By  on February 8, 2013

LOS ANGELES — Tommy Hilfiger views the opening of its flagship on Robertson Boulevard Monday as not just adding another store, but as a relaunch of the brand on the West Coast.

Hilfiger last had a major store here in 2001, when it closed a 20,000-square-foot Rodeo Drive unit, its largest at the time, because of a failure to match the brand’s urban reputation with the luxury positioning of the street. But so much has changed since then: Hilfiger established itself abroad as a formidable lifestyle player, linked with Macy’s, was acquired by PVH Corp. and reignited momentum in the U.S.

“We have really become a global lifestyle brand. We were an American brand in America. We were affordable, but we weren’t affordable luxury or premium. Now we have moved into that area, and we did it first in Europe,” said the designer. “As a result of the success of our upgrading product in Europe, we decided to do that in America.”

“Over the years, the brand around the world has gone through such an incredible elevation, initially outside of the U.S. market, but, in the last five years, in a stepped-up pace, the repositioning in America is taking root as well,” said Fred Gehring, the company’s chief executive officer. “We are well-positioned in New York. L.A. has fascinated us for a while and, when this location came up, we said, ‘Let’s do it.’”

Hilfiger’s U.S. retail profile was significantly enlarged in 2009 with the opening of its 22,000-square-foot flagship on Fifth Avenue in Manhattan. Still, the brand’s retail operation remains small in the U.S., with only four freestanding units, excluding the Los Angeles store: two in Miami and two in New York. The 6,600-square-foot Robertson store both physically — it’s on a highly trafficked corner at Beverly Boulevard — and symbolically heightens the brand’s visibility on the West Coast.

“The brand’s presence on the West Coast has not been as strong as it’s been on the East Coast or in Florida. We think it is really time,” said Hilfiger. Gehring said, “Historically, the West Coast has been weaker for Tommy Hilfiger and for preppy brands in general, but there is also a much greater presence that we’ve had in the East Coast. To a degree, there is also an issue of education, showing the customer what we are all about.”

The brand has been cautious not to make the same retail mistakes it did more than a decade ago on Rodeo Drive. Hilfiger and Gehring asserted that Robertson is a much better fit. “It is in between aspiration and accessibility,” said Hilfiger. Elaborated Gehring, “If we go into a street that is heavily dominated by the true luxury brands and we sit around them, then we are not in our sweet spot. When we sit in a street that is heavily dominated by the Zaras of the world, we tend to be a little bit too expensive and high profile. We sit a little bit in between.”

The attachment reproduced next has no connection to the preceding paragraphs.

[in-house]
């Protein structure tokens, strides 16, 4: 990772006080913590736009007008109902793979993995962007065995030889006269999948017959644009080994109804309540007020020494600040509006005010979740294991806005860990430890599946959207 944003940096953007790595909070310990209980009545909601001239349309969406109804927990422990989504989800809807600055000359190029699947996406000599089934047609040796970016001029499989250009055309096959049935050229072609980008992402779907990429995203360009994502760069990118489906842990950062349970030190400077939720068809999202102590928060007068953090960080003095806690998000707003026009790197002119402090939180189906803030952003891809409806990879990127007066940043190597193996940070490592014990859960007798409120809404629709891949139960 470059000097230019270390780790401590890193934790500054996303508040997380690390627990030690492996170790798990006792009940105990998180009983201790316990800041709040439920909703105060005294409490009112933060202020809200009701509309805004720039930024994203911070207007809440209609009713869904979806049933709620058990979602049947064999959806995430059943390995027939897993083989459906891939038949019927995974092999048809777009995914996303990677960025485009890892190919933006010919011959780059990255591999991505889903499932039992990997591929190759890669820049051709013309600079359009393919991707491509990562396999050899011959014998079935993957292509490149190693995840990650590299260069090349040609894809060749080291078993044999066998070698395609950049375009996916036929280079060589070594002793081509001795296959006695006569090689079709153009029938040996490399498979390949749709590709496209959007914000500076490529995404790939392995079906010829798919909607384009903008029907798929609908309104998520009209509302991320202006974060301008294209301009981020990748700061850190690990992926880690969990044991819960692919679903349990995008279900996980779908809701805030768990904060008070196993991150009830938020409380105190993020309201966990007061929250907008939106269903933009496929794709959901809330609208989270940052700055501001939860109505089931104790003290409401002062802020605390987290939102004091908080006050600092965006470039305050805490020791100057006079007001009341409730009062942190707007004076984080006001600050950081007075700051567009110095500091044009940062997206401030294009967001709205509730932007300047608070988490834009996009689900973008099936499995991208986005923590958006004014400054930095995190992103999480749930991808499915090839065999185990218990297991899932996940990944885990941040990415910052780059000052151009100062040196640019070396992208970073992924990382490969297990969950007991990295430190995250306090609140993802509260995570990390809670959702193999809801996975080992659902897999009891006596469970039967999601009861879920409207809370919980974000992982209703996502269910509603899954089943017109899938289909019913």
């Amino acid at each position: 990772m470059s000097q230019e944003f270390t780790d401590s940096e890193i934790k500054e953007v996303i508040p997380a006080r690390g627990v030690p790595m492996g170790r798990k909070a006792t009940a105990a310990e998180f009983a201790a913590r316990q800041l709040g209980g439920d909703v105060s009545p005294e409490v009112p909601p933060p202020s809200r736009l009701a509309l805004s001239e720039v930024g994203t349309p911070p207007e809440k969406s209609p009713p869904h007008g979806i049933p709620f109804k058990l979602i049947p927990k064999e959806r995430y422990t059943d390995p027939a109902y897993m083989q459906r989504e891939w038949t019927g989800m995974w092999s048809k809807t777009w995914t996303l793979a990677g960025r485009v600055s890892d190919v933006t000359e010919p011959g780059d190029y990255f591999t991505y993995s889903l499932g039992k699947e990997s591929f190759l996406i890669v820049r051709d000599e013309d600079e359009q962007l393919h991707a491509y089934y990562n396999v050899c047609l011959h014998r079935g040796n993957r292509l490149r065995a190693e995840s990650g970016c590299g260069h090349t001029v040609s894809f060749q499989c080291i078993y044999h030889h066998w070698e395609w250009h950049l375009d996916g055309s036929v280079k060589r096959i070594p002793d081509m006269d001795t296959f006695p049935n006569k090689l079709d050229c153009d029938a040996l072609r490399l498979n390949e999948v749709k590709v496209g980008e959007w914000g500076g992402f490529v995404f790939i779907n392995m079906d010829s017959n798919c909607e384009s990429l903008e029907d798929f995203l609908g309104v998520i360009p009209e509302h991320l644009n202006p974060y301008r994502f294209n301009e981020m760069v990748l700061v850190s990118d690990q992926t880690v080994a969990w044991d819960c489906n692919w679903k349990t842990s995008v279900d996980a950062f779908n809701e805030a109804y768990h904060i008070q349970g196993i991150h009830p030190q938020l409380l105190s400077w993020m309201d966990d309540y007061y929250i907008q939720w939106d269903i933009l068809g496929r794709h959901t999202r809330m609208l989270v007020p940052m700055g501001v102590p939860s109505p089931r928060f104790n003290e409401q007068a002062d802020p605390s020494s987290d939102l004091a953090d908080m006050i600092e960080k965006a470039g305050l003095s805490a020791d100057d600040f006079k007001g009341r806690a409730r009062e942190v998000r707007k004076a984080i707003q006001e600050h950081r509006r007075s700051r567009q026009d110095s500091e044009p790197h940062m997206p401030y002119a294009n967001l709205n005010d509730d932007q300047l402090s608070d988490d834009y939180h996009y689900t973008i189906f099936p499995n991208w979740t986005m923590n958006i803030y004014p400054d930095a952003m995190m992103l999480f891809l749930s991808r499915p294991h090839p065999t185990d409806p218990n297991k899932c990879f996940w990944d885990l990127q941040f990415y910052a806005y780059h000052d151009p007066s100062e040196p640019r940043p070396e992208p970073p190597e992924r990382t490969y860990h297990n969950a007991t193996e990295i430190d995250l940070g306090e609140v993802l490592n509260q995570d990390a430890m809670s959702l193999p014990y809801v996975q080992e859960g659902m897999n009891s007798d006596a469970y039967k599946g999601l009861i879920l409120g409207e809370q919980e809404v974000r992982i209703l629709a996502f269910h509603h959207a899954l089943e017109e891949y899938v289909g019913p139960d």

Developed by Hilfiger executive vice president Trent Wisehart in partnership with O’Neil Langan Architects, the store design is meant to marry the brand’s classic American aesthetic with a laid-back West Coast attitude. The exterior is wrapped with tiles in Tommy Hilfiger’s signature navy framed with antique brass trim. The interior is separated into two main rooms, the first concentrating on women’s and the second on men’s and children’s. The rooms are light and airy, with sunshine streaming in, white walls and light wood herringbone flooring. The second room features natural exposed wood trusses, a high ceiling and Quonset hut roof line.

An eclectic array of midcentury furniture and vintage objects are situated throughout the store. Following the nautical theme of Hilfiger’s spring campaign, old anchors decorate the spaces above shelving, and an oversize anchor and sail are in the windows. A vintage guitar and movie reel have been placed in the VIP dressing room at the rear of the store, a usual touch for a Hilfiger location intended to enhance its prestige.

“That building was an old car garage initially, so we didn’t want to glam it up too much,” said Hilfiger. “We wanted to keep it a little bit rough and rugged, and we wanted to restore a little to its original, although we obviously didn’t want a car garage. We wanted to make it a modern classic.”